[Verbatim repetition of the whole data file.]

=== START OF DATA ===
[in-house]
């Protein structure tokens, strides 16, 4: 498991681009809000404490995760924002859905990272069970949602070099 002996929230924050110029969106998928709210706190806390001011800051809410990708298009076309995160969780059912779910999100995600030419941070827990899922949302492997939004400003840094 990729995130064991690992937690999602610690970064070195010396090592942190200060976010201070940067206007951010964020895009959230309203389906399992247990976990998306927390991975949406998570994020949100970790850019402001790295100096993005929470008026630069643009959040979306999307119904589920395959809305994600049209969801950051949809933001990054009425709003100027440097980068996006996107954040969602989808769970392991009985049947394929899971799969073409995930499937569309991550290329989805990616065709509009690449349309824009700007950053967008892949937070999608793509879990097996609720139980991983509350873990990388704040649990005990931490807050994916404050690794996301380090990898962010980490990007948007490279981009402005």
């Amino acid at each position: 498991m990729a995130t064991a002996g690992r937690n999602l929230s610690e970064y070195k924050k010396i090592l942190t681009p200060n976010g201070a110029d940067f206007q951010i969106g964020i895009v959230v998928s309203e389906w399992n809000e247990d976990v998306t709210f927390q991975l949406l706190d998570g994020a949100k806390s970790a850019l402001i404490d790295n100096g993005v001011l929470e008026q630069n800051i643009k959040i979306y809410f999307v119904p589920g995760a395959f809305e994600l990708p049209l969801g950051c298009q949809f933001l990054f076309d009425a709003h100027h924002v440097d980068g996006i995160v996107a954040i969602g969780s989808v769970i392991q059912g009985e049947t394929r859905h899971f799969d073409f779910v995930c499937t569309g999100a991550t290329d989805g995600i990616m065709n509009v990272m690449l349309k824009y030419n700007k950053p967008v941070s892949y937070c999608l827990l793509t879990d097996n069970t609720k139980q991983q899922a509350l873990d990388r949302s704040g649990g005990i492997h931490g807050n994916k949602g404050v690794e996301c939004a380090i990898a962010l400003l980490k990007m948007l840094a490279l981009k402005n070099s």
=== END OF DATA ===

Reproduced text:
[in-house]
């Protein structure tokens, strides 16, 4: 498991681009809000404490995760924002859905990272069970949602070099 002996929230924050110029969106998928709210706190806390001011800051809410990708298009076309995160969780059912779910999100995600030419941070827990899922949302492997939004400003840094 990729995130064991690992937690999602610690970064070195010396090592942190200060976010201070940067206007951010964020895009959230309203389906399992247990976990998306927390991975949406998570994020949100970790850019402001790295100096993005929470008026630069643009959040979306999307119904589920395959809305994600049209969801950051949809933001990054009425709003100027440097980068996006996107954040969602989808769970392991009985049947394929899971799969073409995930499937569309991550290329989805990616065709509009690449349309824009700007950053967008892949937070999608793509879990097996609720139980991983509350873990990388704040649990005990931490807050994916404050690794996301380090990898962010980490990007948007490279981009402005």
């Amino acid at each position: 498991m990729a995130t064991a002996g690992r937690n999602l929230s610690e970064y070195k924050k010396i090592l942190t681009p200060n976010g201070a110029d940067f206007q951010i969106g964020i895009v959230v998928s309203e389906w399992n809000e247990d976990v998306t709210f927390q991975l949406l706190d998570g994020a949100k806390s970790a850019l402001i404490d790295n100096g993005v001011l929470e008026q630069n800051i643009k959040i979306y809410f999307v119904p589920g995760a395959f809305e994600l990708p049209l969801g950051c298009q949809f933001l990054f076309d009425a709003h100027h924002v440097d980068g996006i995160v996107a954040i969602g969780s989808v769970i392991q059912g009985e049947t394929r859905h899971f799969d073409f779910v995930c499937t569309g999100a991550t290329d989805g995600i990616m065709n509009v990272m690449l349309k824009y030419n700007k950053p967008v941070s892949y937070c999608l827990l793509t879990d097996n069970t609720k139980q991983q899922a509350l873990d990388r949302s704040g649990g005990i492997h931490g807050n994916k949602g404050v690794e996301c939004a380090i990898a962010l400003l980490k990007m948007l840094a490279l981009k402005n070099s």